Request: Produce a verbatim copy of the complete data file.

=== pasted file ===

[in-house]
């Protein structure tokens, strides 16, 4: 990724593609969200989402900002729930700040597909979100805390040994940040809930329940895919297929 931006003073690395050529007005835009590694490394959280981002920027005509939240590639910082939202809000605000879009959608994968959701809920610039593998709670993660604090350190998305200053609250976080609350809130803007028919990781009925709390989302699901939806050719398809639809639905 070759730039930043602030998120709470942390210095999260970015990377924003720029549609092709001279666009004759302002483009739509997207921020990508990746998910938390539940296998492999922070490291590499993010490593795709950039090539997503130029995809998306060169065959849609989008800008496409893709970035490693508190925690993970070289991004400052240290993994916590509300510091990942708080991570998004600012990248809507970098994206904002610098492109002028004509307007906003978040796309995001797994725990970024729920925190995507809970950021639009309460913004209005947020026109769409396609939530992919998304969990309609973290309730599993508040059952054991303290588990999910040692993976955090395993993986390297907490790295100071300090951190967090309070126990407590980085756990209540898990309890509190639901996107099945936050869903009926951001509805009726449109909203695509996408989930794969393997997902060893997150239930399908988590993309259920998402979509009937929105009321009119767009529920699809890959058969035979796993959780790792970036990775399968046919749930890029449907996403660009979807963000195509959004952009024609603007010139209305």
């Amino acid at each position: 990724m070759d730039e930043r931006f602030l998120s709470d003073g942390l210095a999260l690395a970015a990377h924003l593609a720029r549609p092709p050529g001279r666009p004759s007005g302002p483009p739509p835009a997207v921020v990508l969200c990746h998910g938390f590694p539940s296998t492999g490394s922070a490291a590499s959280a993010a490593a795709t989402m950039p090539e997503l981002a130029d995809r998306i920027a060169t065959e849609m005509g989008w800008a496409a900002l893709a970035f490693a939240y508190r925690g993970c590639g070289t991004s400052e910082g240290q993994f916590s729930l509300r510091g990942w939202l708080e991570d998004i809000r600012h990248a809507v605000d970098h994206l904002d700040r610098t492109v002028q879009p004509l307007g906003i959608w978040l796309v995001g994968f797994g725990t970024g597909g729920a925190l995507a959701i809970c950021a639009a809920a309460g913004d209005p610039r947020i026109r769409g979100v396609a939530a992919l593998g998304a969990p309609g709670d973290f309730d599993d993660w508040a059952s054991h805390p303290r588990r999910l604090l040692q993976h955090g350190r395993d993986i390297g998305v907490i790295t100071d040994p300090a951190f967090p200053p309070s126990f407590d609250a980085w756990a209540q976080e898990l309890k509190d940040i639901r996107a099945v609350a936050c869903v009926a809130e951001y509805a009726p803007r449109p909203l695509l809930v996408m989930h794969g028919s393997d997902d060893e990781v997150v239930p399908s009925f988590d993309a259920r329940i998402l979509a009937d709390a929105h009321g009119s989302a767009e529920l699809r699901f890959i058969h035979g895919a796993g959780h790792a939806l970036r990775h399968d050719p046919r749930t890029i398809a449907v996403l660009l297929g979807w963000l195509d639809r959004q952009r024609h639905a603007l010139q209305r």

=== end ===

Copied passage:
[in-house]
């Protein structure tokens, strides 16, 4: 990724593609969200989402900002729930700040597909979100805390040994940040809930329940895919297929 931006003073690395050529007005835009590694490394959280981002920027005509939240590639910082939202809000605000879009959608994968959701809920610039593998709670993660604090350190998305200053609250976080609350809130803007028919990781009925709390989302699901939806050719398809639809639905 070759730039930043602030998120709470942390210095999260970015990377924003720029549609092709001279666009004759302002483009739509997207921020990508990746998910938390539940296998492999922070490291590499993010490593795709950039090539997503130029995809998306060169065959849609989008800008496409893709970035490693508190925690993970070289991004400052240290993994916590509300510091990942708080991570998004600012990248809507970098994206904002610098492109002028004509307007906003978040796309995001797994725990970024729920925190995507809970950021639009309460913004209005947020026109769409396609939530992919998304969990309609973290309730599993508040059952054991303290588990999910040692993976955090395993993986390297907490790295100071300090951190967090309070126990407590980085756990209540898990309890509190639901996107099945936050869903009926951001509805009726449109909203695509996408989930794969393997997902060893997150239930399908988590993309259920998402979509009937929105009321009119767009529920699809890959058969035979796993959780790792970036990775399968046919749930890029449907996403660009979807963000195509959004952009024609603007010139209305």
């Amino acid at each position: 990724m070759d730039e930043r931006f602030l998120s709470d003073g942390l210095a999260l690395a970015a990377h924003l593609a720029r549609p092709p050529g001279r666009p004759s007005g302002p483009p739509p835009a997207v921020v990508l969200c990746h998910g938390f590694p539940s296998t492999g490394s922070a490291a590499s959280a993010a490593a795709t989402m950039p090539e997503l981002a130029d995809r998306i920027a060169t065959e849609m005509g989008w800008a496409a900002l893709a970035f490693a939240y508190r925690g993970c590639g070289t991004s400052e910082g240290q993994f916590s729930l509300r510091g990942w939202l708080e991570d998004i809000r600012h990248a809507v605000d970098h994206l904002d700040r610098t492109v002028q879009p004509l307007g906003i959608w978040l796309v995001g994968f797994g725990t970024g597909g729920a925190l995507a959701i809970c950021a639009a809920a309460g913004d209005p610039r947020i026109r769409g979100v396609a939530a992919l593998g998304a969990p309609g709670d973290f309730d599993d993660w508040a059952s054991h805390p303290r588990r999910l604090l040692q993976h955090g350190r395993d993986i390297g998305v907490i790295t100071d040994p300090a951190f967090p200053p309070s126990f407590d609250a980085w756990a209540q976080e898990l309890k509190d940040i639901r996107a099945v609350a936050c869903v009926a809130e951001y509805a009726p803007r449109p909203l695509l809930v996408m989930h794969g028919s393997d997902d060893e990781v997150v239930p399908s009925f988590d993309a259920r329940i998402l979509a009937d709390a929105h009321g009119s989302a767009e529920l699809r699901f890959i058969h035979g895919a796993g959780h790792a939806l970036r990775h399968d050719p046919r749930t890029i398809a449907v996403l660009l297929g979807w963000l195509d639809r959004q952009r024609h639905a603007l010139q209305r």